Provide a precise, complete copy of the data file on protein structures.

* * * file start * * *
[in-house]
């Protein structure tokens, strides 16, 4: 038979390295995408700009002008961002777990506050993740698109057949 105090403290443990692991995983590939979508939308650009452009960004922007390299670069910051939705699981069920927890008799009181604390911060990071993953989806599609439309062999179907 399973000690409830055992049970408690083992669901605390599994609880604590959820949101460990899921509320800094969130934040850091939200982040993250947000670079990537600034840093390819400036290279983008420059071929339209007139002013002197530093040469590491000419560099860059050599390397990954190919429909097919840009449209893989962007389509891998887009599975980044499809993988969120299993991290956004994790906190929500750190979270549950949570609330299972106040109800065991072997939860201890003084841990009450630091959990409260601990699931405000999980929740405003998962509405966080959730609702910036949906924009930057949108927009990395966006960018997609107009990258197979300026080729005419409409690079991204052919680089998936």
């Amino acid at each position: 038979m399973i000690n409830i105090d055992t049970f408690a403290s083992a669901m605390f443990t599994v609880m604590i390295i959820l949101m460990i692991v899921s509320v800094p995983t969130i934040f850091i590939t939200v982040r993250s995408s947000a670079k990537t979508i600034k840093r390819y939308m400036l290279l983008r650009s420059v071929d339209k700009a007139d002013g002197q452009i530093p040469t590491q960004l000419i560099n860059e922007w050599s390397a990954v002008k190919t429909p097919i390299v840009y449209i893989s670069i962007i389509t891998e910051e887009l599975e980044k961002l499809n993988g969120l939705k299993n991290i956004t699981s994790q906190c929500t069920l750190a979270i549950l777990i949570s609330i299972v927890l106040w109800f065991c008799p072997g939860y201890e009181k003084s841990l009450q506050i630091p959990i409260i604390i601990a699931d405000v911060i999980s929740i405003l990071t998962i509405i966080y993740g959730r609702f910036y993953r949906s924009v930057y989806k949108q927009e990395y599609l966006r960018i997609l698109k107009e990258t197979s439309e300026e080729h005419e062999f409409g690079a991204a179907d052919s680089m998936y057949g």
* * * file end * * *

[in-house]
């Protein structure tokens, strides 16, 4: 038979390295995408700009002008961002777990506050993740698109057949 105090403290443990692991995983590939979508939308650009452009960004922007390299670069910051939705699981069920927890008799009181604390911060990071993953989806599609439309062999179907 399973000690409830055992049970408690083992669901605390599994609880604590959820949101460990899921509320800094969130934040850091939200982040993250947000670079990537600034840093390819400036290279983008420059071929339209007139002013002197530093040469590491000419560099860059050599390397990954190919429909097919840009449209893989962007389509891998887009599975980044499809993988969120299993991290956004994790906190929500750190979270549950949570609330299972106040109800065991072997939860201890003084841990009450630091959990409260601990699931405000999980929740405003998962509405966080959730609702910036949906924009930057949108927009990395966006960018997609107009990258197979300026080729005419409409690079991204052919680089998936």
């Amino acid at each position: 038979m399973i000690n409830i105090d055992t049970f408690a403290s083992a669901m605390f443990t599994v609880m604590i390295i959820l949101m460990i692991v899921s509320v800094p995983t969130i934040f850091i590939t939200v982040r993250s995408s947000a670079k990537t979508i600034k840093r390819y939308m400036l290279l983008r650009s420059v071929d339209k700009a007139d002013g002197q452009i530093p040469t590491q960004l000419i560099n860059e922007w050599s390397a990954v002008k190919t429909p097919i390299v840009y449209i893989s670069i962007i389509t891998e910051e887009l599975e980044k961002l499809n993988g969120l939705k299993n991290i956004t699981s994790q906190c929500t069920l750190a979270i549950l777990i949570s609330i299972v927890l106040w109800f065991c008799p072997g939860y201890e009181k003084s841990l009450q506050i630091p959990i409260i604390i601990a699931d405000v911060i999980s929740i405003l990071t998962i509405i966080y993740g959730r609702f910036y993953r949906s924009v930057y989806k949108q927009e990395y599609l966006r960018i997609l698109k107009e990258t197979s439309e300026e080729h005419e062999f409409g690079a991204a179907d052919s680089m998936y057949g």